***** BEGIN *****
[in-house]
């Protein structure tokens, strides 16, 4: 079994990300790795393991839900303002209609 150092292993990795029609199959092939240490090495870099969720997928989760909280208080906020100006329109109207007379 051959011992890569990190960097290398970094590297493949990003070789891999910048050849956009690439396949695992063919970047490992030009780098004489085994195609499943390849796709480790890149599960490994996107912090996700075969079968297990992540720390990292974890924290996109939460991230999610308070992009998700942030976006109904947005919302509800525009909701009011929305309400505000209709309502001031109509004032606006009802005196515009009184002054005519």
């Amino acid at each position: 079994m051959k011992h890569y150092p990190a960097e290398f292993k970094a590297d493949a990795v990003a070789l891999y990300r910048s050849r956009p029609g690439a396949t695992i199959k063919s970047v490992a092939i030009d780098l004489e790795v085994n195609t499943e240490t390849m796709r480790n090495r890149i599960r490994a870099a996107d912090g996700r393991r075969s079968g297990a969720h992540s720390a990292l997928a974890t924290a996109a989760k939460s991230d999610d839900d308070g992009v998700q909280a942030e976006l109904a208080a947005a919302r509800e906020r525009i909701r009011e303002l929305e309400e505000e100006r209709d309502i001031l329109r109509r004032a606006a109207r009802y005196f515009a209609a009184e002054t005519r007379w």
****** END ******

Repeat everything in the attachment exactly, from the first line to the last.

[in-house]
């Protein structure tokens, strides 16, 4: 079994990300790795393991839900303002209609 150092292993990795029609199959092939240490090495870099969720997928989760909280208080906020100006329109109207007379 051959011992890569990190960097290398970094590297493949990003070789891999910048050849956009690439396949695992063919970047490992030009780098004489085994195609499943390849796709480790890149599960490994996107912090996700075969079968297990992540720390990292974890924290996109939460991230999610308070992009998700942030976006109904947005919302509800525009909701009011929305309400505000209709309502001031109509004032606006009802005196515009009184002054005519």
């Amino acid at each position: 079994m051959k011992h890569y150092p990190a960097e290398f292993k970094a590297d493949a990795v990003a070789l891999y990300r910048s050849r956009p029609g690439a396949t695992i199959k063919s970047v490992a092939i030009d780098l004489e790795v085994n195609t499943e240490t390849m796709r480790n090495r890149i599960r490994a870099a996107d912090g996700r393991r075969s079968g297990a969720h992540s720390a990292l997928a974890t924290a996109a989760k939460s991230d999610d839900d308070g992009v998700q909280a942030e976006l109904a208080a947005a919302r509800e906020r525009i909701r009011e303002l929305e309400e505000e100006r209709d309502i001031l329109r109509r004032a606006a109207r009802y005196f515009a209609a009184e002054t005519r007379w």